If you have no intention of updating this machine to Win10 in the near future, look for the “Microsoft – WPD – 2/22/2016 12:00:00 AM – 5.2.5326.4762” () update and if you find it (you probably won’t), uncheck the box. If you have Word 2016 and you use it for Equation Editor or MathType, uncheck the KB 3178674 patch.
Step A3: Install the patches. Click the button marked Install Updates and follow the instructions. You’ll end up with the March Monthly Rollup, all of your Office patches, maybe some .Net patches, Adobe Flash fixes, the Microsoft Security Essentials update, and the usual MSRT scanner. After the reboot, everything will be set to block automatic updates. You’re ready, but be sure to watch this column next month to see when the unpaid beta testers are done.
For those in Group B:
Step B1. Get the Security-only patches. If you want security patches only, you have to reach out and grab them, then install them manually. That’s a nontrivial task. Since the Security-only patches are not cumulative, you need to make sure you have the October, November, and December 2016 Security-only patches installed. If you use Win7, there’s also a January 2017 Security-only patch. No Security-only patches were issued for either Win7 or 8.1 in February. There’s a big jumble of KB numbers and download links involved. AskWoody , maintained by PKCano, lists them all.
This month, for the first time, there are also patches (and a hotfix!) for Internet Explorer. If you use IE, you can look forward to yet another bunch of patches that require manual installation. AKB 2000003 lists them all.
Download any patches that you haven’t yet installed, double-click on the downloaded MSU file, and let the installer run its course.
Step B2: Get your settings right. In Win7, click Start > Control Panel. In Win 8.1, press Win-X and choose Control Panel. Click System and Security. Under Windows Update, click the link marked “Turn automatic updating on or off.” Make sure Windows Update is set to “Never check for updates (not recommended),” then check the box marked “Give me updates for Microsoft products and check for new optional Microsoft software when I update Windows.” Uncheck the box marked “Give me recommended updates the same way I receive important updates” (yes, Group B is different from Group A), and click OK.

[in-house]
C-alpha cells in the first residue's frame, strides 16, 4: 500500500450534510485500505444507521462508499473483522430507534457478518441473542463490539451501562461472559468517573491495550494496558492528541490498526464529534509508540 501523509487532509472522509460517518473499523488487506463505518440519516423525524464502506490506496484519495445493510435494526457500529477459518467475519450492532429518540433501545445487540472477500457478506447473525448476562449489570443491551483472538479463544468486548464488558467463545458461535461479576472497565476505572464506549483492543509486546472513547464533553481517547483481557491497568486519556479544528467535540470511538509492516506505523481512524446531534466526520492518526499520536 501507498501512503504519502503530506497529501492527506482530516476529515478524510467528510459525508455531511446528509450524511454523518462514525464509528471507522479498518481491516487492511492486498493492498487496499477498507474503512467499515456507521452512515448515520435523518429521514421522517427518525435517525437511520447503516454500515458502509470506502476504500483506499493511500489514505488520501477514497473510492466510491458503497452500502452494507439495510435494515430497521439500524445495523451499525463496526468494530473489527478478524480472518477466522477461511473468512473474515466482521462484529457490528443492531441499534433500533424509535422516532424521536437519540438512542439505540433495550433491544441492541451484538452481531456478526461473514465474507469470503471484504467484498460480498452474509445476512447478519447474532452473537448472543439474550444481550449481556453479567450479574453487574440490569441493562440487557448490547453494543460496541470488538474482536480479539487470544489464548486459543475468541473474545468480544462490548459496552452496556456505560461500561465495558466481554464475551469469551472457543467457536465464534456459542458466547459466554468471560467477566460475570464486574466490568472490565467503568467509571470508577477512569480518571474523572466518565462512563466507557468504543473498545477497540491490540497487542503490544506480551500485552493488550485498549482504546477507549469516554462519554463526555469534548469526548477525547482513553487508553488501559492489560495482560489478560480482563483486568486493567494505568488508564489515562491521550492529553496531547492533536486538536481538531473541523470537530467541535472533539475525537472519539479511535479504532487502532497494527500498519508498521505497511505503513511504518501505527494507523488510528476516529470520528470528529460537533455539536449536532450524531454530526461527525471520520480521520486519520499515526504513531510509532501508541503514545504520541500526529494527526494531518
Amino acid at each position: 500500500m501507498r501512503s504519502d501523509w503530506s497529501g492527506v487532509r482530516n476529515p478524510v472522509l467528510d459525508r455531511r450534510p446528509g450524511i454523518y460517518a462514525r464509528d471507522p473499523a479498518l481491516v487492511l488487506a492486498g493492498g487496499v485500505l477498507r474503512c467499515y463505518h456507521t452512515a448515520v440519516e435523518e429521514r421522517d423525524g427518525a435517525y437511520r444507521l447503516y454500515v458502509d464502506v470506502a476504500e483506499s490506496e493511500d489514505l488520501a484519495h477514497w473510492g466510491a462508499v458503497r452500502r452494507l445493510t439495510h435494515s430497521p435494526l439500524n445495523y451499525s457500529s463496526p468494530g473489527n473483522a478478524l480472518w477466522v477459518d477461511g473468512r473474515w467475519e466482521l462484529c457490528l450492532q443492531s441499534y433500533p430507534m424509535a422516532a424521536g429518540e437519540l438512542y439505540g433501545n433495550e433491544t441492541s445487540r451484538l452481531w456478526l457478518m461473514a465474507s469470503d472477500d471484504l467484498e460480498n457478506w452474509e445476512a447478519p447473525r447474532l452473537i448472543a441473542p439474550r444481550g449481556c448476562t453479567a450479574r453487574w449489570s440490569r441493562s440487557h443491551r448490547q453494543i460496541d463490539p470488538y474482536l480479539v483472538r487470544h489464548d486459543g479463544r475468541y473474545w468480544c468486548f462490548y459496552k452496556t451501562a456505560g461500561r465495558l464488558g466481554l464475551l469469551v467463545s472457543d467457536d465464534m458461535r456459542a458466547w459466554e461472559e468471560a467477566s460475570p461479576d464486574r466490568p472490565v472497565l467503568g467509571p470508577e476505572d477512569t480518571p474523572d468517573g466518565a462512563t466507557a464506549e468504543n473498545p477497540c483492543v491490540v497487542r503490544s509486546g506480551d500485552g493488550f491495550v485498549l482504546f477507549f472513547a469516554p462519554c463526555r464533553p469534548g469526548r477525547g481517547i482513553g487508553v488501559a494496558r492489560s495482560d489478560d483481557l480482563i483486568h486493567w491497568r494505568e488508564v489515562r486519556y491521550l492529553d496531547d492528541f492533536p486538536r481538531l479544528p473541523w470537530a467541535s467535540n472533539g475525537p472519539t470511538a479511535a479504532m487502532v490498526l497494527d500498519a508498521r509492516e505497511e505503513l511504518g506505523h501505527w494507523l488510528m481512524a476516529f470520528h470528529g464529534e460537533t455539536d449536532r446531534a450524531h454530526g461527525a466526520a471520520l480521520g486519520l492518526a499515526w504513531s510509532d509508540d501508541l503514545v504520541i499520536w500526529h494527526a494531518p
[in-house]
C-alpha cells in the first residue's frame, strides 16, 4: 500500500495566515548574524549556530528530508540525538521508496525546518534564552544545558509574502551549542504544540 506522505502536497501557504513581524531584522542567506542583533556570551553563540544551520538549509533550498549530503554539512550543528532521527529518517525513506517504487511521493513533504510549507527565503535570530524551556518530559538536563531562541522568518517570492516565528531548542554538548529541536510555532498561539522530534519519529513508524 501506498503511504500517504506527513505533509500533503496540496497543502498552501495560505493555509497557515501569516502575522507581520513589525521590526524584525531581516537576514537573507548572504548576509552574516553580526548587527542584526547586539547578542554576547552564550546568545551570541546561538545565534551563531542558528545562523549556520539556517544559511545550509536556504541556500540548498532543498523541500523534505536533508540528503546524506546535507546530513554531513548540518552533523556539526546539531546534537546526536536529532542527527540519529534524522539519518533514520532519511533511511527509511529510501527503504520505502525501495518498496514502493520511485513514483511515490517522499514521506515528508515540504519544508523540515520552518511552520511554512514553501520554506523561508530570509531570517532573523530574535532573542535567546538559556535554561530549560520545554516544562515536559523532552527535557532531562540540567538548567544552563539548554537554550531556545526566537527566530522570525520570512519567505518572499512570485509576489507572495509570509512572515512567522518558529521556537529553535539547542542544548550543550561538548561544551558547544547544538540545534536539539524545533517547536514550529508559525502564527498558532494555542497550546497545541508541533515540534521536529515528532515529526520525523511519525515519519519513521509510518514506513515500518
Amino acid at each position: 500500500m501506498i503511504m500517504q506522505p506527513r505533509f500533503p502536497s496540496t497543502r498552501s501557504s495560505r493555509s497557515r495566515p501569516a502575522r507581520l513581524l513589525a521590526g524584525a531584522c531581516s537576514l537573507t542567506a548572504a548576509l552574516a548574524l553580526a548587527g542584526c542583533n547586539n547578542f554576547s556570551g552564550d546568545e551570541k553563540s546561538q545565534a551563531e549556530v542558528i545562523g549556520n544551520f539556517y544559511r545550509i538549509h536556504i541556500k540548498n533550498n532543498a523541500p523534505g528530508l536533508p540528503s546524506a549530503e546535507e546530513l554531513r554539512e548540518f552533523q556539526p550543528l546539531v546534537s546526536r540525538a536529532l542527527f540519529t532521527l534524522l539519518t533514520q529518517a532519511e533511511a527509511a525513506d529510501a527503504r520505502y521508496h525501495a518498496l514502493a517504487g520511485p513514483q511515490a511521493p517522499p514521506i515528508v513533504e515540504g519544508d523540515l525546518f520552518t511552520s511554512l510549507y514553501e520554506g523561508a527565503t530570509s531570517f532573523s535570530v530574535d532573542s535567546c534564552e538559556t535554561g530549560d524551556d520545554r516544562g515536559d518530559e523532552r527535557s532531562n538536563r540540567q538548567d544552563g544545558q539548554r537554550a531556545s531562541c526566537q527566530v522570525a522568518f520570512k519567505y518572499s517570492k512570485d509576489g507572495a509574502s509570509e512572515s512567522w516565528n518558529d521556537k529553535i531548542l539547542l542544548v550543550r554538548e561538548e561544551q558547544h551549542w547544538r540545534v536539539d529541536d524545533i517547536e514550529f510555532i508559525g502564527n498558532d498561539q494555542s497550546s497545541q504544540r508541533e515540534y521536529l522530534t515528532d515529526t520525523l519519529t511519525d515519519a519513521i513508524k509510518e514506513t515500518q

Step B3: Check for updates. Back in the Control Panel, under Windows Update, click the link to Check for Updates. (You may have to click Check for Updates a second time.) The check takes many minutes. If it takes many hours, .
Step B4: Get rid of the Monthly Rollup. Click the links to look at the Important and Optional updates. Don’t check any unchecked boxes. If you see any entries marked Monthly Quality Rollup, uncheck the boxes; if you’re in Group B, you don’t want them. For heaven’s sake don’t ever check anything marked Preview. If you see any “Security and Quality Rollup for .Net Framework” boxes checked, leave them checked.
Step B5: Get rid of problematic updates. If you have no intention of updating this machine to Win10 in the near future, look for the “Microsoft – WPD – 2/22/2016 12:00:00 AM – 5.2.5326.4762” () update and if you find it (you probably won’t), uncheck the box. If you have Word 2016 and you use it for Equation Editor or MathType, uncheck the KB 3178674 patch.
Step B5: Install the patches. Click the button marked Install Updates and follow the instructions. You’ll end up with Office patches, .Net patches, possible Adobe Flash fixes, Security Essentials update, and the usual MSRT scanner. After the reboot, you’re done. Pat yourself on the back, and watch this column next month for the all-clear.
Discussion continues on the .